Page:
Lately there has been all this talk about the lack of racial and gender diversity in science, technology, engineering and math (STEM) careers. This was spurred on by Google revealing a breakdown of their employees by race and gender. And to no one’s surprise, the tech giant’s workforce is largely white and male. Yahoo and LinkedIn followed suit with their own diversity reporting with similar findings.
I’ve been a web designer for about five years, and I interact with people on projects with a wide variety of computer programming skills, ranging from talented web developers who build databases to hardcore programmers who can build with C++ and Java in their sleep. When I go to tech conferences or networking events, I am almost always the only black female in the room.
I recently went back to school to get more formal programming training, and, again, there were very few women and minorities in those classes. Interestingly enough, the few women and minorities in my classes were all foreigners from India, Russia and Nigeria.
So I wasn’t actually surprised about the lack of workforce diversity at these companies. Many people have insinuated that racism and sexism has caused this problem. I’ve never worked for any of these companies, nor do I know anyone who currently works for Google, Yahoo or LinkedIn, so I don’t have any real insight into what is really going on in these respective human resources departments. I also don’t have any solid proof that there is hiring discrimination.
I just don’t know.
But my initial guess is that there aren’t that many women and people of color working for these companies because there aren’t enough qualified applicants in the job pool because there aren’t enough women and people of color pursuing STEM careers in the first place. Only 18 percent of women and less than 10 percent of African-Americans and Latinos pursue computer science college degrees.
Before there can be a serious discussion about STEM workforce diversity, we have to look at the state of STEM education in the United States. From my vantage point, there are many reasons for the lack of non-white guys in STEM industries. While these apply to all science, engineering and mathematics careers, for the purposes of this article, I will focus on technology education and careers.
1. Lack of role models and mentors – Simply if you don’t see anyone who looks like you working in that field, you are more likely to not want to consider a career in that field.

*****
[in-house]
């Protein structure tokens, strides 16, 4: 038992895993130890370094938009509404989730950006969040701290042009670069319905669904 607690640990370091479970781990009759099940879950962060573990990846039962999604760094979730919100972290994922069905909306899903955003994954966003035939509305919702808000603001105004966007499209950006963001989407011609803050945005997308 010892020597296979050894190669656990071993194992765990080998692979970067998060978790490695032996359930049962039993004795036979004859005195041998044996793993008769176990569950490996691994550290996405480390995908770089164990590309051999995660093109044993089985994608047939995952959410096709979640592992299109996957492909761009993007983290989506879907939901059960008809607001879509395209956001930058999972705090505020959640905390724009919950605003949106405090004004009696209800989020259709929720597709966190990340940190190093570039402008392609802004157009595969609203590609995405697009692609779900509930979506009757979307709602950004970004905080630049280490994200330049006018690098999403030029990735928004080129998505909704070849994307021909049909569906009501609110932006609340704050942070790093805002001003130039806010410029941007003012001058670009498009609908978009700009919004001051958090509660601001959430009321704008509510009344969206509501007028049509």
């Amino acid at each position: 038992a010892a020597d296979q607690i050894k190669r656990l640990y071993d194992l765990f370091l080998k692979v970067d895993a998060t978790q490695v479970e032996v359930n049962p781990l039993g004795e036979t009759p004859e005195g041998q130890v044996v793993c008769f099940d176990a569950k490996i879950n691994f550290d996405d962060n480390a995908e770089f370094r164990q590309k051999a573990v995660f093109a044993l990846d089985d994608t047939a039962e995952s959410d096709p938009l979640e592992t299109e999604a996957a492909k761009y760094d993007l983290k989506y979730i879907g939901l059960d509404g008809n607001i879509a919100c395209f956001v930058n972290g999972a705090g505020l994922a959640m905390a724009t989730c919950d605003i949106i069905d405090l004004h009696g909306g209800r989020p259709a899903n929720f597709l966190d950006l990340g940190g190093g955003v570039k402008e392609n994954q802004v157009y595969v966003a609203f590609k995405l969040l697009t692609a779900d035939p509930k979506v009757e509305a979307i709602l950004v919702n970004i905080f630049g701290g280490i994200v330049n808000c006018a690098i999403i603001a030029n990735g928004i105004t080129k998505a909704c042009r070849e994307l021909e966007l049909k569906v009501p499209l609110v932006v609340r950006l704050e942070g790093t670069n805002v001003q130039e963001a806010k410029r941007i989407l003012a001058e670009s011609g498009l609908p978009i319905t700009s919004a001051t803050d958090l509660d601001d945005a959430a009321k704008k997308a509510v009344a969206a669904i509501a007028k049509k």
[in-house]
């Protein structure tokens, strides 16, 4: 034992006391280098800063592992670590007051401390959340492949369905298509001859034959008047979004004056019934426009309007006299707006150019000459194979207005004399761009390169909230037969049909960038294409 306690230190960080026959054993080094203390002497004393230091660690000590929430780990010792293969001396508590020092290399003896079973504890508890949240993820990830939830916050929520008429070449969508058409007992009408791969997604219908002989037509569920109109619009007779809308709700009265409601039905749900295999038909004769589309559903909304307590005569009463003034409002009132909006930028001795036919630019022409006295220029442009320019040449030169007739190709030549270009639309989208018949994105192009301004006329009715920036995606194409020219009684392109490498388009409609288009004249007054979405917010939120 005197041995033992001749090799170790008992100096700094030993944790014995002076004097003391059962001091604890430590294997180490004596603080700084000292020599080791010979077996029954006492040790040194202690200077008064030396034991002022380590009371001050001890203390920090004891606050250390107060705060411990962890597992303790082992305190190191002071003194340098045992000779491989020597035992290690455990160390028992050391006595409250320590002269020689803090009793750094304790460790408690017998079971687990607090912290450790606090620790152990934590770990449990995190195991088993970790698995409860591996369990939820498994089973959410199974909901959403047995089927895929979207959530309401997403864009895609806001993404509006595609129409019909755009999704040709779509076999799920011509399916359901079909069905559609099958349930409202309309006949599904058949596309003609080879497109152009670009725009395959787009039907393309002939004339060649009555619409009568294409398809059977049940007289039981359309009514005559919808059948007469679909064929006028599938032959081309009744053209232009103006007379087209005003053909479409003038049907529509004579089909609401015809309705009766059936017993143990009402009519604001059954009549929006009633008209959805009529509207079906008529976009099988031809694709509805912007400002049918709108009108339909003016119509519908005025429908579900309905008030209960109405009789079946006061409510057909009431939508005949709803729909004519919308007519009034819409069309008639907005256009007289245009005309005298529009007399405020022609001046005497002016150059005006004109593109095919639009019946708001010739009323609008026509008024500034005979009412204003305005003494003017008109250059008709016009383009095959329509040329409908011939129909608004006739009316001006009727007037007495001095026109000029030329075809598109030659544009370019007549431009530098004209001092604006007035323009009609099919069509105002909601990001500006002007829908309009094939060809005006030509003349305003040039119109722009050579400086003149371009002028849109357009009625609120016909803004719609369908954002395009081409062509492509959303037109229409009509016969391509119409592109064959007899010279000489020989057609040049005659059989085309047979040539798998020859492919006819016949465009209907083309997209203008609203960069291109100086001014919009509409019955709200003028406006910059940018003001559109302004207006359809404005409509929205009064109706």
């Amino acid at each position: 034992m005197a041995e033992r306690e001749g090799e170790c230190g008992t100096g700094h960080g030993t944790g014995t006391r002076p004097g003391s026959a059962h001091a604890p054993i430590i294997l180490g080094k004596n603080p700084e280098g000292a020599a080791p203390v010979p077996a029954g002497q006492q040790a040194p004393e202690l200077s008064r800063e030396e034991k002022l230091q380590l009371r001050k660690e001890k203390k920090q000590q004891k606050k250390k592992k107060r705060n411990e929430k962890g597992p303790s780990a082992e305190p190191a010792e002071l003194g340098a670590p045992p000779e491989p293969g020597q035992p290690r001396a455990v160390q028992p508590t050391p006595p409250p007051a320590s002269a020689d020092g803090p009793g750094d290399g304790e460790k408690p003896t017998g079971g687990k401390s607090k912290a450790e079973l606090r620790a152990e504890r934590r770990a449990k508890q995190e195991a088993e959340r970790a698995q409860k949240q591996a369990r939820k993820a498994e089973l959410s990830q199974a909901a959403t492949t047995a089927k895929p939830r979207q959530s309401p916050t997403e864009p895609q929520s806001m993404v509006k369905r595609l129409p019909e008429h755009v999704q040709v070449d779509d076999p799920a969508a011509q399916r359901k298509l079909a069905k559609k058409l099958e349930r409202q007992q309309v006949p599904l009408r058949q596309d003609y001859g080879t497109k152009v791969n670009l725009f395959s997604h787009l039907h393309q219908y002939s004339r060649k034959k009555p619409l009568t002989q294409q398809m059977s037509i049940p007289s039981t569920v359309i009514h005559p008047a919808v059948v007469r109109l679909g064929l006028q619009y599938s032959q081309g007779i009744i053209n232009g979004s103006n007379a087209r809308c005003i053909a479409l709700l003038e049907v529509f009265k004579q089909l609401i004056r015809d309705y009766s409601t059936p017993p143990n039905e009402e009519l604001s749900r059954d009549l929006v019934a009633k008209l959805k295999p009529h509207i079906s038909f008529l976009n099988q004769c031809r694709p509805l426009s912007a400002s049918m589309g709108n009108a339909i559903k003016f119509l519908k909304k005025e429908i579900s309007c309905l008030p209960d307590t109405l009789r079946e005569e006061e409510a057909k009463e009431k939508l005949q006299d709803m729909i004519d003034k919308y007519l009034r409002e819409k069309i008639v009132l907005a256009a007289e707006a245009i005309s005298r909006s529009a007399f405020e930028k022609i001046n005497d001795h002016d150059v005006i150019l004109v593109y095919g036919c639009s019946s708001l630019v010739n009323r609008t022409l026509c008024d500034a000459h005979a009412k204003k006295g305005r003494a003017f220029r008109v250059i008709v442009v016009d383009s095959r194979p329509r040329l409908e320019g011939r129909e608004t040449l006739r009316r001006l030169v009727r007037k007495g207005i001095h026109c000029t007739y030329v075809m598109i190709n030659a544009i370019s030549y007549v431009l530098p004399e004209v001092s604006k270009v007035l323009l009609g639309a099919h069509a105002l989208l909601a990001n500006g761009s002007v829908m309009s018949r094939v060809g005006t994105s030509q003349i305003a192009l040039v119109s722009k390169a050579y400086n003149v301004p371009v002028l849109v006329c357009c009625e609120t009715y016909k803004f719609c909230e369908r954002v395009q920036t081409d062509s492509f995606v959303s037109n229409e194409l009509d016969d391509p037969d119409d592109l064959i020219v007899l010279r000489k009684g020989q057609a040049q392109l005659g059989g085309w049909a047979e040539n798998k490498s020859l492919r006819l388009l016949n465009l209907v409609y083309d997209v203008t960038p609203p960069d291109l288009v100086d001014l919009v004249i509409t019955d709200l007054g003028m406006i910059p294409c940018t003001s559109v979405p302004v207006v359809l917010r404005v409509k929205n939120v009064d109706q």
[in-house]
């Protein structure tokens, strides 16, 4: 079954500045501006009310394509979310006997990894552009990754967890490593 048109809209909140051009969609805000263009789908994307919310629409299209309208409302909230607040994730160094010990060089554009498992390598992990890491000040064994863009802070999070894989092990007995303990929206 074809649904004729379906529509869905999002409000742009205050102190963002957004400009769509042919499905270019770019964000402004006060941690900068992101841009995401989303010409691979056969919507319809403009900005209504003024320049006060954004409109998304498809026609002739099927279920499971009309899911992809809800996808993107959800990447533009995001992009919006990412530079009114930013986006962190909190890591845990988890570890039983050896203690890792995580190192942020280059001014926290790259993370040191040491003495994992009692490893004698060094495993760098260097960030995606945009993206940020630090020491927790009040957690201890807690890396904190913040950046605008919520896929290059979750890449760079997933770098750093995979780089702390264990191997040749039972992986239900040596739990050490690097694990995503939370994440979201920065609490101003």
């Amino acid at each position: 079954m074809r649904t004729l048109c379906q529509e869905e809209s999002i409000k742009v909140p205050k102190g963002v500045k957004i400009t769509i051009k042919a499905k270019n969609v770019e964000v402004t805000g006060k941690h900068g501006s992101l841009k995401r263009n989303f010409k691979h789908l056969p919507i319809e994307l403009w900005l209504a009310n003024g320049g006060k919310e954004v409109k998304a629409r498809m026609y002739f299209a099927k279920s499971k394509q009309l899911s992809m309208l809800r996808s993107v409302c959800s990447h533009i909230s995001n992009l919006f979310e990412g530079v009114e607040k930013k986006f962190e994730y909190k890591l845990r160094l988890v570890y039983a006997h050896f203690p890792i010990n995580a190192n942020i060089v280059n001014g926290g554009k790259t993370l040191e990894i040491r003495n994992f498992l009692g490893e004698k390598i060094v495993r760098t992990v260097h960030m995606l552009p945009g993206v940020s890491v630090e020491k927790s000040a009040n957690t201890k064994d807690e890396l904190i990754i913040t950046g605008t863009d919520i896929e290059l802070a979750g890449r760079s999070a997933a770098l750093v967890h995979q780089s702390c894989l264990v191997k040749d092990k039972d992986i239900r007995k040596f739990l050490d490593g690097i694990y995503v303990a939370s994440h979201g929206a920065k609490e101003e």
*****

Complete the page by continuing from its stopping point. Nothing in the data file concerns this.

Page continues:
2. Gender stereotyping – As far as women are concerned, there has been this longstanding stereotype that computer science is a guy thing, geeky and not “feminine.”
3. Lack of training opportunities – Most people working in computer sciences are first introduced to the field while in K-12 schooling. If you are a girl of color or a low income girl of any color, you most likely attend a crappy public school that probably doesn’t have computers, let alone computer science classes. Even if you are lucky to have access to computer science classes at your school, most likely those classes don’t count towards your graduation requirements, so there is no incentive to take the classes in the first place.
I remember I had to take a computer science class in high school, and I really hated it because the teacher was an old guy who fell asleep in class and it seemed really hard with all that math. I never had any real interest in technology until I was already into my journalism career. By the time I started my career, the writing was on the wall and journalism was being turned upside down by the Internet. I first got interested in technology when I started to see how the Internet was democratizing the media and making it possible to be your own publisher.
In my spare time, I mentor a couple of 15-year-old African-American girls – Cynthia and Keyshia – and I asked them the other day specifically if they had any interest in STEM classes or careers. Cynthia attends an public school in Boston. She says she has to take a computer class at her school, but she hates it because her teacher is “soooooo borriiiiing.” Keyshia attends a suburban public school outside of Boston that offers AP computer science. She said she doesn’t want to take the class because it seems too hard, too much math and they’re only boys in the class.
Coincidentally, Cynthia and Keyshia are very tech savvy, as their eyes are always glued to their iPhones either texting or posting pictures on Instagram. However, their tech consumption doesn’t seem to translate to any interest in pursuing a tech career or even finding out how the Instagram mobile app was built.
I recently showed Cynthia and Keyshia how I designed my new website Women Talking, and they were fascinated not only by the design, but how easy and fun it was to design it. I showed them a little HTML and CSS and how they worked together. I then helped them to create a slideshow using jQuery for a different website. Both girls said they were really interested in these web design techniques because they could instantly see the results of their coding in a browser.
“Why don’t they teach stuff like this in my school?” Keyshia said.
Considering the fact that not many American high school students – regardless of race or gender – are taking AP computer science classes anymore, schools need to get more creative about how they teach technology. This would not only expose more kids to possible STEM careers, but also to other traditionally non-STEM careers that now heavily rely on technology (like journalism). I know if I had learned how to design and develop a website in high school, my career trajectory probably would have been different.
I know there is a lot more to making STEM education and careers more inclusive than I can discuss in this piece, but at least we are starting to have that conversation.